Talk:Seattle Public Library

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Untitled[edit]

Official history: http://www.spl.org/default.asp?pageID=about_history_history

--Lukobe 19:14, 10 Jun 2004 (UTC)

History of size and circulation[edit]

I'd be interested in us gathering citable numbers to display the growth of the system. Here's one data point: "In 1916, 67,097 people borrowed books from the library—the number of borrowers constituting 19 per cent of the population of the city." At that time the system appears to have had more total points of contact with the public than today, though fewer branches as such: "the central library, 9 branch libraries, 8 drug store deposit stations, 32 fire-engine houses, 420 school rooms in 77 schools, 3 play grounds and 8 special deposit stations." Citable to Fleming, S. E. (1919), Civics (supplement): Seattle King County, Seattle: Seattle Public Schools. p. 43. - Jmabel | Talk 08:06, 7 December 2007 (UTC)[reply]

  • Now cited in the article

More data points, from Peterson, Lorin & Davenport, Noah C. (1950), Living in Seattle, Seattle: Seattle Public Schools;

  • Now cited in the article
  • p. 178
    • Some library associations as early as the 1860s.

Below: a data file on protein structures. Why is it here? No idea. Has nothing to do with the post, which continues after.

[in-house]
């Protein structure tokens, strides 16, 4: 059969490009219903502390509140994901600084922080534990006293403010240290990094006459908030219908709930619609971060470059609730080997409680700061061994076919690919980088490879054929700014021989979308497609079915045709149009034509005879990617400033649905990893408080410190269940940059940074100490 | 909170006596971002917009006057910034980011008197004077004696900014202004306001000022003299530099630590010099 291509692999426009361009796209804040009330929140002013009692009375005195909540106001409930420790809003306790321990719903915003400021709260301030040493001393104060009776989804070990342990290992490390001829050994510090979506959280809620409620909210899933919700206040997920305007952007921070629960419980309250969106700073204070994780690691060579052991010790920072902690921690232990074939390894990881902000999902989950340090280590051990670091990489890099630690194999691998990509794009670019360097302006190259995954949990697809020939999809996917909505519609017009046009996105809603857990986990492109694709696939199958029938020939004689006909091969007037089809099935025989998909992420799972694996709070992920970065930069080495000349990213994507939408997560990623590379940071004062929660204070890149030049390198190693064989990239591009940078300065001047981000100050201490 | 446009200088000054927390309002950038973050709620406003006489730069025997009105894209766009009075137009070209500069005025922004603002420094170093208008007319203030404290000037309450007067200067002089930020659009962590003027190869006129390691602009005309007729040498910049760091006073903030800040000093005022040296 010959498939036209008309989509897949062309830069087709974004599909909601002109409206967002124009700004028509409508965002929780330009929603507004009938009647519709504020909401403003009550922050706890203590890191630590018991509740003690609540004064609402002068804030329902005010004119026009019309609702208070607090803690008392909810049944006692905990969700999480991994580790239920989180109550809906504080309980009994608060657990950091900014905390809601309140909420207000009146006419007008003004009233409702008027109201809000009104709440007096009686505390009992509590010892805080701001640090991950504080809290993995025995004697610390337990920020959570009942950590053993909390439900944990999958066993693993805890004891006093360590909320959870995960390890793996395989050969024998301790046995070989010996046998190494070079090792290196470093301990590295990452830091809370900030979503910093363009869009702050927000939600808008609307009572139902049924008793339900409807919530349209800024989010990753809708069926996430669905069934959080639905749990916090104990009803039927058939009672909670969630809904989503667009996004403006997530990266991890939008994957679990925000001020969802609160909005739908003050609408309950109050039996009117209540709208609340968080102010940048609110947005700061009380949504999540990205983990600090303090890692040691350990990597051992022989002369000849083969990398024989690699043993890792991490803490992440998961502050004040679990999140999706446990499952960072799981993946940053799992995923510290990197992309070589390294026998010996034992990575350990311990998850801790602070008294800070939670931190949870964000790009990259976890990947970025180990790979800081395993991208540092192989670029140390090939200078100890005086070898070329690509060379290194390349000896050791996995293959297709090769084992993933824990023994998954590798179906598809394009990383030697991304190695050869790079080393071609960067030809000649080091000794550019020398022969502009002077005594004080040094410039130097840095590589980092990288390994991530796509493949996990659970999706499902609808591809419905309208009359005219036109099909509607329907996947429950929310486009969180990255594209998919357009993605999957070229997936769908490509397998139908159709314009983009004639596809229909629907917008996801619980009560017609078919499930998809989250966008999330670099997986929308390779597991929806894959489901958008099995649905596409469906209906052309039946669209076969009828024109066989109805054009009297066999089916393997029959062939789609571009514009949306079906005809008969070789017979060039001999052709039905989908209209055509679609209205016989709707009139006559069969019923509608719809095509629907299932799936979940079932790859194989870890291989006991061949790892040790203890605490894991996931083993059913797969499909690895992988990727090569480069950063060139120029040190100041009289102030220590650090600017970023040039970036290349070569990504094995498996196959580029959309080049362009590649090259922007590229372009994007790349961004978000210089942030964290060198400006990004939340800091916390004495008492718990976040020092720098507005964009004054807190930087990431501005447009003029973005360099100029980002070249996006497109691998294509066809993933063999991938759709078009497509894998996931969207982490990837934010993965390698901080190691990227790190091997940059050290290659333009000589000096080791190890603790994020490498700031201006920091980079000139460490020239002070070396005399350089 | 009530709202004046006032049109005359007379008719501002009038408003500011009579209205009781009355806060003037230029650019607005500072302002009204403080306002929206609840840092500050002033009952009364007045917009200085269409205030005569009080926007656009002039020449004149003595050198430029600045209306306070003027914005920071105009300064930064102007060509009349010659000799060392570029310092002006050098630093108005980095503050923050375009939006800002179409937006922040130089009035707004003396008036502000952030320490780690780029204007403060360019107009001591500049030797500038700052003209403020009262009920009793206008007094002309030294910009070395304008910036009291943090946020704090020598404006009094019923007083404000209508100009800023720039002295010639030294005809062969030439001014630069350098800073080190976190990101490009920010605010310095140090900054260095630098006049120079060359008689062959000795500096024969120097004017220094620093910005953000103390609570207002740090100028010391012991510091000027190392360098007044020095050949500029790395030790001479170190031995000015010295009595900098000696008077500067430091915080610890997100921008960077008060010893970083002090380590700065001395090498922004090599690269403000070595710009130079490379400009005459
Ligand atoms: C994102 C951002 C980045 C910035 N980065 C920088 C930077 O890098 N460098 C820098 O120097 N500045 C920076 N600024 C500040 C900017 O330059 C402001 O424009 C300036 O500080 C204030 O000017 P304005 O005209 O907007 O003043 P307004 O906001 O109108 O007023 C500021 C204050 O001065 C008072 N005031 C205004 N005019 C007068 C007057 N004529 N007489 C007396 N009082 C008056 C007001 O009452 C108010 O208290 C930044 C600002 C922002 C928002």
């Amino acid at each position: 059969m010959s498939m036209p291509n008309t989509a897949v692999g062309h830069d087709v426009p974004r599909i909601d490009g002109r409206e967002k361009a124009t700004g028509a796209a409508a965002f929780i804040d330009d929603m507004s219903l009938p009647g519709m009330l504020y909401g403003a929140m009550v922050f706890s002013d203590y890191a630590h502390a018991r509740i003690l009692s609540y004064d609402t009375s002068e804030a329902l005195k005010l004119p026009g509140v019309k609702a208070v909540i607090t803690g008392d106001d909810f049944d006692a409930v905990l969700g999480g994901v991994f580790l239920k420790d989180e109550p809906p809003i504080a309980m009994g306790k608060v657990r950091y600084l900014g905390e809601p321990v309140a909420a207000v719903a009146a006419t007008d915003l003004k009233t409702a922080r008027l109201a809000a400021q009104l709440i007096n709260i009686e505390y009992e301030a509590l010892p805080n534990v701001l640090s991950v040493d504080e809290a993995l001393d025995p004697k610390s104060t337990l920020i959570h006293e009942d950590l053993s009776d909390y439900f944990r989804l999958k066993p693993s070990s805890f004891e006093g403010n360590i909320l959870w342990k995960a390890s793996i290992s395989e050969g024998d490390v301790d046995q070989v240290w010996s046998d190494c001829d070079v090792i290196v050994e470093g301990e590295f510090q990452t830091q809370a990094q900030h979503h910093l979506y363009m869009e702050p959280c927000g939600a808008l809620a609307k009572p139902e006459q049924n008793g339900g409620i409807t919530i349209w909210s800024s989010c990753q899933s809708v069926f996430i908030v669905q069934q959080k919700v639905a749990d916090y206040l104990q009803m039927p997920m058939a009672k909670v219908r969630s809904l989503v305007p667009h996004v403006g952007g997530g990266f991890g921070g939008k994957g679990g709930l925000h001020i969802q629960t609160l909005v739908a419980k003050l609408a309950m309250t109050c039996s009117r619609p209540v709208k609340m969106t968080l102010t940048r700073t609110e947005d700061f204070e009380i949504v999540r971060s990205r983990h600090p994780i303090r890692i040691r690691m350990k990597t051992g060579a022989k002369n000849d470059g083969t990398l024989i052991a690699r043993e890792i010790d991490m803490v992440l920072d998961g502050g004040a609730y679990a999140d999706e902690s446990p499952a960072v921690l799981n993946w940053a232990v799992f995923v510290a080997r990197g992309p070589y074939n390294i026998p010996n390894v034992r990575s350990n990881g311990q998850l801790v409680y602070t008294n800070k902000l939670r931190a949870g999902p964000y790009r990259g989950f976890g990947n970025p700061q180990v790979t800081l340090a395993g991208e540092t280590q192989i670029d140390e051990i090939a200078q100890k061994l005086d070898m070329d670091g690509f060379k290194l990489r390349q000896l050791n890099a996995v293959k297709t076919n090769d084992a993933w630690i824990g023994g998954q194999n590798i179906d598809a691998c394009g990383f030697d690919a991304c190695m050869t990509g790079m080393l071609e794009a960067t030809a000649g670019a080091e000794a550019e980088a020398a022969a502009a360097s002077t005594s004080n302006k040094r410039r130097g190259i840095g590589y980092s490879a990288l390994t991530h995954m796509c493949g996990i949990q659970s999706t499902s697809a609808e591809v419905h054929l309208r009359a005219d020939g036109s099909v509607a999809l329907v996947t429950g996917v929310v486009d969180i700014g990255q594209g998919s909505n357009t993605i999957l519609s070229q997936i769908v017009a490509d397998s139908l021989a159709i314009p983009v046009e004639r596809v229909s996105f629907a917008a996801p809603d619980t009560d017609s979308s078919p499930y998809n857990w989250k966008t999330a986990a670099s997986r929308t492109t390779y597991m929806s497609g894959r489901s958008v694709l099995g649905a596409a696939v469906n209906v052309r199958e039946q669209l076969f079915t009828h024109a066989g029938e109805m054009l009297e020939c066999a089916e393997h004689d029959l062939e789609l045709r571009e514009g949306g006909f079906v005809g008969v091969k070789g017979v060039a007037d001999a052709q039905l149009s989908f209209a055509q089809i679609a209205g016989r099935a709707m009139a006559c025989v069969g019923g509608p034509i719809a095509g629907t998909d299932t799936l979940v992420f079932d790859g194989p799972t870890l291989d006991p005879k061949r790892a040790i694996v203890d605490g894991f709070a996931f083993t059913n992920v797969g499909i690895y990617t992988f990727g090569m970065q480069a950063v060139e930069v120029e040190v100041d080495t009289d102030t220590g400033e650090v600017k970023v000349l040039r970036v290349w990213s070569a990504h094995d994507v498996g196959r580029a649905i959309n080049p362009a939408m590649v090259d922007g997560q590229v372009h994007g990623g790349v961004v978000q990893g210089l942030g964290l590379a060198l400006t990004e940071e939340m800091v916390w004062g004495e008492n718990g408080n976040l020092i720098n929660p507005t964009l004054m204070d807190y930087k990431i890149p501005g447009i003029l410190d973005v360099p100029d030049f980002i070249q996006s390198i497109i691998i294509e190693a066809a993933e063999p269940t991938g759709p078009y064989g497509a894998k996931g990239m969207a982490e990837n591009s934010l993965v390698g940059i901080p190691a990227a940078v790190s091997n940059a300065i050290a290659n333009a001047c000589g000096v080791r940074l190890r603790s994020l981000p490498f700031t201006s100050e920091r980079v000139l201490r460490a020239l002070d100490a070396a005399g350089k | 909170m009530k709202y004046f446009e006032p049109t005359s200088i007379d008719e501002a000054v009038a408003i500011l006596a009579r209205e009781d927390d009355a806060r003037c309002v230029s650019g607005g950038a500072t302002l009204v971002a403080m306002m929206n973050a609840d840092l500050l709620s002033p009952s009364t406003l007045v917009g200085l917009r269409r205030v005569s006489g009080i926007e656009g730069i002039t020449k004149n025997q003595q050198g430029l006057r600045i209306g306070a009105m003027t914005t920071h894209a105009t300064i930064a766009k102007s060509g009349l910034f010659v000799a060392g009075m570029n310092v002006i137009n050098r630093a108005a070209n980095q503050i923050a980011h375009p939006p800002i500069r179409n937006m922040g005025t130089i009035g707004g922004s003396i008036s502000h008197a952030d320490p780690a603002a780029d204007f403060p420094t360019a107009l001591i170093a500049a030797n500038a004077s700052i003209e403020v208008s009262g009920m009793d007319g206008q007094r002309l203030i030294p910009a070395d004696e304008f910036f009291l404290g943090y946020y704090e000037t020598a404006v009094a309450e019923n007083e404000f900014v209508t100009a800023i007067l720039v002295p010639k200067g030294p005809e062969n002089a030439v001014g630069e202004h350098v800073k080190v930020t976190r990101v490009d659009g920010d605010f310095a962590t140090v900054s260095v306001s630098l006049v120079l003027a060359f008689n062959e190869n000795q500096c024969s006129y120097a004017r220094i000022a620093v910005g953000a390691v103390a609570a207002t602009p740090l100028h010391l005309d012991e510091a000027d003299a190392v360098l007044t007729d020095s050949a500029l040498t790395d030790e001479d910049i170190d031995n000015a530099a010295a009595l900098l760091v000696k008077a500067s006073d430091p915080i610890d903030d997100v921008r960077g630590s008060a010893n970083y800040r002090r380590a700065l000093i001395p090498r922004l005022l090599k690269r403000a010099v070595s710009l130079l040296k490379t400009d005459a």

• 1890, public library founded with about 8,000 books, operates out of various rental spaces.
    • 1899: established in Yesler Mansion, 25,000 books by the time it burned in 1901.
    • Carnegie gave $200,000 for new building; half was spent to buy the block at Fourth and Madison. Library opened in 1906.
  • p. 181
    • In 1948, circulating collection included 3,500 phonograph records, which were borrowed a total of 53,000 times. Also in the circulating collection , "6000 pieces of sheet music, 6000 song books and piano albums, and 5000 books about music" and "Two hundred reproductions of famous paintings and 27,000 other pictures" which "brighten many a Seattle home".
    • In 1950, the library subscribed to "two hundred newspapers (mostly from this state) and seventeen hundred periodicals."
  • p. 182
    • In 1932, four million books borrowed in a population of 368,000. Slight drop as the Depression eased. In 1948, 2.4 million books borrowed in a population of 463,000.
    • In 1950, 12 branch libraries (which, from the list/map on p. 184, appears to include the Central Library).
  • p. 183
    • Some founding dates for branches:
      • Ballard Branch (as the independent library of Ballard) predated the 1907 annexation of Ballard.
      • Fremont Branch established in a rented room, 1903
      • Green Lake Branch established in a rented store, 1905
      • University Branch established in "the old Methodist Church", 1906
    • Carnegie money for branches all came 1910–1921.
    • In 1950, still 12 "book stations" for areas with no branch as such, in "rented shop space, clubhouse, or hospital, have small collections of books which are changed frequently as the patrons 'read them out.'" Open half-time; serve 1/6 as many readers as the branch libraries.
    • In 1950, bookmobile with 2,500 books, two dozen spots serviced.
  • p. 184